Special Issue on Stimulated Scattering and Phase Conjugation for Near Ultraviolet Spectral Region

Submission Deadline: Aug. 30, 2015

Please click the link to know more about Manuscript Preparation: http://www.opticsjournal.org/submission

  • Lead Guest Editor
    • Vladimir B. Karpov
      Electrical-Electronics Engineering Department, Trakya University, Moscow, Russia
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  • Introduction

    Stimulated scattering (SS) is widely used in scientific research and practical applications. This motivates studies of the physical mechanisms responsible for SS in various spectral regions. An important application is phase conjugation (PC) via stimulated backscattering (PC via SS). Various SS mechanisms have specific characteristics (frequency shift, decay time, etc.) that manifest themselves in the PC mirrors properties.

    Detailed experimental studies of SS have been conducted only in the near-infrared (near-IR) region. For such experiments the pump radiation must have both high power and narrow bandwidth. The first sources of this kind were Q-switched single-mode ruby (λ=0.69µm) and Nd:glass (λ=1.06µm) lasers. For weak linear absorption, stimulated Brillouin scattering (SBS) and stimulated Raman scattering (SRS) were usually observed, for stronger linear absorption - stimulated thermal scattering (STS) caused by the heating due to linear absorption (linear STS-2).

    In the first experimental studies of SBS for the near-IR pump radiation the unshifted spectral components were supposed to be the pump spectral lines. But under this experimental conditions the pump spectral lines could not be distinguished from slightly-shifted components corresponding, for instance, to linear STS-2. Multiphoton absorption could not influence the experiments because 5÷10 near-IR photons with energies 1÷2eV would be required to obtain the nearest electron resonance with an energy about 10eV.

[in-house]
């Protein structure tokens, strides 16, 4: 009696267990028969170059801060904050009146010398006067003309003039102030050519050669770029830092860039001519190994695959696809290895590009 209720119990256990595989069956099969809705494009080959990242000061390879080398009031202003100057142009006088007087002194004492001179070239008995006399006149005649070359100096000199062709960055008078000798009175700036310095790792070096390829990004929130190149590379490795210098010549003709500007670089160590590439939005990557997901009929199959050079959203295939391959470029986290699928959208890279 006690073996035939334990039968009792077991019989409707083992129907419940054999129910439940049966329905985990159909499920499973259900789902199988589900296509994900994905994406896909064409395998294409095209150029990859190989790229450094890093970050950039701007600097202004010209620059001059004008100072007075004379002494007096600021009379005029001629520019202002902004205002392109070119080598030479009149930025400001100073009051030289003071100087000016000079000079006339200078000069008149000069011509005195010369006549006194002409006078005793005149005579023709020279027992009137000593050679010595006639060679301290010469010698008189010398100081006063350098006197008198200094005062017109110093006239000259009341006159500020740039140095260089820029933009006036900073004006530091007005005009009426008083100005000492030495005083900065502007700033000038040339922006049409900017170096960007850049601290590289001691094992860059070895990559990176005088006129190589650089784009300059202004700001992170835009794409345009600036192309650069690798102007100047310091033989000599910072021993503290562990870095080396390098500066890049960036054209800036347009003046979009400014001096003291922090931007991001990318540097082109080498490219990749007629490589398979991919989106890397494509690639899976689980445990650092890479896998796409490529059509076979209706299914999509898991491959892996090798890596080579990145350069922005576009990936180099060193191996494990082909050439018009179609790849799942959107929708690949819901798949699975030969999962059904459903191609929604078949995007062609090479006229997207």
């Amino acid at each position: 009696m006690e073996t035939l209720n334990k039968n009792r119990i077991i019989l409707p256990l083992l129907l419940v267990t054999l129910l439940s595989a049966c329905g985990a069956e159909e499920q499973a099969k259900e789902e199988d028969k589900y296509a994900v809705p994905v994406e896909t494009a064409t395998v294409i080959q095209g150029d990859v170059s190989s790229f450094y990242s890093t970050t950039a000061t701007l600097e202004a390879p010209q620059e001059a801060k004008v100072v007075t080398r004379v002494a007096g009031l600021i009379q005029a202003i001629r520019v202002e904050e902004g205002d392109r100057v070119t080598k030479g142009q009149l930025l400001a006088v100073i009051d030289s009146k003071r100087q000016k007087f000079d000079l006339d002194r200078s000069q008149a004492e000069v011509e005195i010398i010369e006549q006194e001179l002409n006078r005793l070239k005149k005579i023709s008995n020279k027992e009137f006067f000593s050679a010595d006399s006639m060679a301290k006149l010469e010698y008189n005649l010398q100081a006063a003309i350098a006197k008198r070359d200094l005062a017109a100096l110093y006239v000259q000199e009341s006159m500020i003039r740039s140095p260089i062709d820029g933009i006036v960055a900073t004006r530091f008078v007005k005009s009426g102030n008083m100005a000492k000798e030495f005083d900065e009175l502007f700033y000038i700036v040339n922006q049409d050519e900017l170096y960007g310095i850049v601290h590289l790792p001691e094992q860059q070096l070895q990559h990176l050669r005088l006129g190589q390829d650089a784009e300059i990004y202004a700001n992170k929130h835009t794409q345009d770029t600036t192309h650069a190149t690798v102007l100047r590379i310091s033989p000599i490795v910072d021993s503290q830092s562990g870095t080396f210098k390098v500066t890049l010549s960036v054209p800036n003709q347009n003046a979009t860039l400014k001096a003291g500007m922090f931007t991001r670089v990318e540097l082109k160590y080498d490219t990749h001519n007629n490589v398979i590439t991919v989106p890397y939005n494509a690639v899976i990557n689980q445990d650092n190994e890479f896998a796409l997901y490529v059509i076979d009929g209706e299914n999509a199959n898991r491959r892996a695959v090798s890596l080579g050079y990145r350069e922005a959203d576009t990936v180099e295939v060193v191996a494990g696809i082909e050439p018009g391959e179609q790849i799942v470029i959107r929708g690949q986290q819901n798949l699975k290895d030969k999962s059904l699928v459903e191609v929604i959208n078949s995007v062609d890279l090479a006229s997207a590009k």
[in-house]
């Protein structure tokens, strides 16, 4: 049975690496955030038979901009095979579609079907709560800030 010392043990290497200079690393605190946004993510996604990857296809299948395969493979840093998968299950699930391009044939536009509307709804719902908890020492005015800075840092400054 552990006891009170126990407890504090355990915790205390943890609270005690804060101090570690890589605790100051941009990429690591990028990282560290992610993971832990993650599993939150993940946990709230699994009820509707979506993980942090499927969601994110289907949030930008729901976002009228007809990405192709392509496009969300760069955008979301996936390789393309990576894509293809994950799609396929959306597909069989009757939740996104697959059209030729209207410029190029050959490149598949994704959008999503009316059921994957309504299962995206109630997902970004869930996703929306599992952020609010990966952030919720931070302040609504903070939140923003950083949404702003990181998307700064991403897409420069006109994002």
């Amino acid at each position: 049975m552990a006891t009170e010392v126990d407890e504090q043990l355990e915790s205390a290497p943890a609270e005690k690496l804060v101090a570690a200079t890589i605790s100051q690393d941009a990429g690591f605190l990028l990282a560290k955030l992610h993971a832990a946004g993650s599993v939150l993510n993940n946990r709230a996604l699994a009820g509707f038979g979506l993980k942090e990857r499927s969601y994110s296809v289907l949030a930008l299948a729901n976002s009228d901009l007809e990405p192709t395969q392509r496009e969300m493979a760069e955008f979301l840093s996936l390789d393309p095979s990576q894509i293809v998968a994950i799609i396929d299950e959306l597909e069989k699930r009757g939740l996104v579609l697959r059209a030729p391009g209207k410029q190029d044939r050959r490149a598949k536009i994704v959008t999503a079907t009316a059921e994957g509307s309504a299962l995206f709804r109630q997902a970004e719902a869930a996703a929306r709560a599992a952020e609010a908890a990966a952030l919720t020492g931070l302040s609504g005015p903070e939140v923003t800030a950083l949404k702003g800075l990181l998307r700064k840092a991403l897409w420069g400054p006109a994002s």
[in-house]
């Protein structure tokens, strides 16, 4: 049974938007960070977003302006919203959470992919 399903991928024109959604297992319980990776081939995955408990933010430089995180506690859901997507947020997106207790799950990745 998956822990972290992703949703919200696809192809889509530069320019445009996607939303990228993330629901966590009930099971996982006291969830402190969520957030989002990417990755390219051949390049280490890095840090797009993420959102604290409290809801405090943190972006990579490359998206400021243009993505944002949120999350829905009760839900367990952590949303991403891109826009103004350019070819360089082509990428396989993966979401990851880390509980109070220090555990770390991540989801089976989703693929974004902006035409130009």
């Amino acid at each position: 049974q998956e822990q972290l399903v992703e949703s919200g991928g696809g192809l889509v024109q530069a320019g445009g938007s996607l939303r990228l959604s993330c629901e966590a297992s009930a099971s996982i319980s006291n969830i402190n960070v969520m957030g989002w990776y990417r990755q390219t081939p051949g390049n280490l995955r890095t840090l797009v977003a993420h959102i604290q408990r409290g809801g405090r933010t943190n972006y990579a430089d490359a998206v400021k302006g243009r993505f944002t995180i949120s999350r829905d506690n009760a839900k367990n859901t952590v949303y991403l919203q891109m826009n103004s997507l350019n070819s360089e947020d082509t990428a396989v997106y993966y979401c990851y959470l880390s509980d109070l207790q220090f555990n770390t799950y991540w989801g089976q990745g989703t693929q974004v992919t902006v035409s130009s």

Theoretical studies of SS have mostly relied on experimental results obtained for the near-IR region, and the modern SS theory applies only to linearly absorbing media.

    Reliable near-ultraviolet (near-UV) radiation sources (discharge XeF, XeCl, KrF, and ArF excimer lasers) became available considerably later than the solid-state near-IR lasers. When experimentalists in 1980-s had to deal with the PC via SS driven by excimer laser beams, the SS theory developed for the near-IR was applied to the near-UV spectral region. Part of the experimental measurements of the frequency shift and the PC fidelity gained from previous studies of SS of nanosecond (5÷10ns) near-UV (λ=193÷351nm) laser pulses in liquids (hexane, heptane, and others) are found to disagree with the theory of SS, which takes into account only the linear (single-photon) light absorption.

  • Guidelines for Submission

    Manuscripts can be submitted until the expiry of the deadline. Submissions must be previously unpublished and may not be under consideration elsewhere.

    Papers should be formatted according to the guidelines for authors (see: http://www.opticsjournal.org/submission). By submitting your manuscripts to the special issue, you are acknowledging that you accept the rules established for publication of manuscripts, including agreement to pay the Article Processing Charges for the manuscripts. Manuscripts should be submitted electronically through the online manuscript submission system at http://www.sciencepublishinggroup.com/login. All papers will be peer-reviewed. Accepted papers will be published continuously in the journal and will be listed together on the special issue website.